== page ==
BACKGROUND: Evidence on the relationship between burnout and post-traumatic stress disorder (PTSD) is limited. We aimed to evaluate the association between burnout and PTSD symptoms among medical staff two years after the coronavirus disease 2019 (COVID-19) pandemic in Wuhan, China, and explore the mediating roles of social support and psychological resilience. METHODS: A multicenter survey was conducted online from January to March 2022 among healthcare professionals from six general hospitals. Hierarchical linear regression was used to detect the predictors of PTSD symptoms. Structural equation modeling (SEM) was used to analyze the pathways from burnout to PTSD symptoms. RESULTS: Hierarchical linear regression showed that burnout, social support, and psychological resilience were significant predictors of PTSD symptoms among medical staff. In the SEM, the standardized total effect of burnout on PTSD symptoms was 0.336(bias-corrected 95 % confidence interval [0.303, 0.367], P < 0.001). Social support and psychological resilience partially mediated the relationship between burnout and PTSD symptoms (indirect effects accounted for 22.3 % of the total effect). LIMITATIONS: Owing to the cross-sectional design, only clues to causal explanations can be provided. CONCLUSIONS: Burnout has significant direct and indirect effects on PTSD symptoms. Furthermore, social support and psychological resilience might be effective ways to reduce the impact of burnout on PTSD symptoms in medical staff after a major public health outbreak.


Subject(s)
Burnout, Professional , COVID-19 , Stress Disorders, Post-Traumatic , Humans , Stress Disorders, Post-Traumatic/psychology , Pandemics , COVID-19/epidemiology , Cross-Sectional Studies , Burnout, Professional/epidemiology , Burnout, Professional/psychology , Social Support , Burnout, Psychological , China/epidemiology , Medical Staff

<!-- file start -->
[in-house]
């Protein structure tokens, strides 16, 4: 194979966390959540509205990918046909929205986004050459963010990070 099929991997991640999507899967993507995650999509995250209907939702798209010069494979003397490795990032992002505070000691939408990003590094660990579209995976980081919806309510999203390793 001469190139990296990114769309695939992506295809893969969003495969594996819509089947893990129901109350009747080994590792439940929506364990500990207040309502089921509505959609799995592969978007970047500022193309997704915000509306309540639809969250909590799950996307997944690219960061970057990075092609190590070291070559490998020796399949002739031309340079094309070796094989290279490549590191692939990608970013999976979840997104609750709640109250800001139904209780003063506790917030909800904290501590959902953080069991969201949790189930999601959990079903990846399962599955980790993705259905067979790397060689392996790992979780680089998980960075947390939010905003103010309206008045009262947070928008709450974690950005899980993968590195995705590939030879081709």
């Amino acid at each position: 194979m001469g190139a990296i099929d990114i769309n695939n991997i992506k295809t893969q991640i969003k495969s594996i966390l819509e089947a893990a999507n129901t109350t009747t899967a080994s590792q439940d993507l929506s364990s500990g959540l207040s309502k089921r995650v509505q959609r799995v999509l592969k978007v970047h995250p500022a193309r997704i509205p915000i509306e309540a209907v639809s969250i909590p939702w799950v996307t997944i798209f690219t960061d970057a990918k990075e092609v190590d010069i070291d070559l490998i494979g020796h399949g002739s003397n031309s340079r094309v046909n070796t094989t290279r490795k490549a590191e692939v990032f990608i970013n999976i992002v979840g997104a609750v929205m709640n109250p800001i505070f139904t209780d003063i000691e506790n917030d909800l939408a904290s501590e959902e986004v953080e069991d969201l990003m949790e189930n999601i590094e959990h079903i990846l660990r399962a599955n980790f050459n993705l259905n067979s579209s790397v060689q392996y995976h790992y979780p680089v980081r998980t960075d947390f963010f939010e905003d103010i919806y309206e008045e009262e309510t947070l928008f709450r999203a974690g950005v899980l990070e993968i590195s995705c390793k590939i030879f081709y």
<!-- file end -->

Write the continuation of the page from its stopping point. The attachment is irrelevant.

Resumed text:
8.
Brain Behav ; 12(11): e2785, 2022 11.
Article in English | MEDLINE | ID: covidwho-2074926

ABSTRACT

BACKGROUND: In December 2019, coronavirus disease (COVID-19) was first reported in Wuhan, China, and has had a negative psychological impact on the medical staff. However, the long-term psychological effects of COVID-19 were still unclear. We aimed to assess the posttraumatic stress disorder (PTSD) and depression among medical staff 2 years after COVID-19 pandemic in Wuhan, China. METHODS: We conducted a multicenter study in five general hospitals in Wuhan, China. PTSD was assessed using the PTSD Checklist-5. Depression was measured by the Center for Epidemiologic Studies Depression Scale. Multivariate adjusted logistic regression models were used to evaluate the association among demographic variables, depressive indicators, and PTSD. RESULTS: In a sample of 1795 medical staff, 295 (16.40%) participants reported PTSD and 329 (18.30%) reported depression. After multivariate adjusted logistic regression analyses, participants involved in COVID-19 clinical work, unsafe working environment, poor doctor-patient relationship, unhealth status, work dissatisfaction, and low family support were at a high risk for PTSD and depression 2 years after the outbreak of COVID-19 pandemic. CONCLUSIONS: Although it has been more than 2 years after the COVID-19 pandemic outbreak, the mental health of medical staff remains a concern. In particular, medical staff involved in the clinical care of COVID-19 patients showed a higher risk of PTSD and depression 2 years after the COVID-19 pandemic. This study may provide some useful suggestions for psychological interventions for medical staff.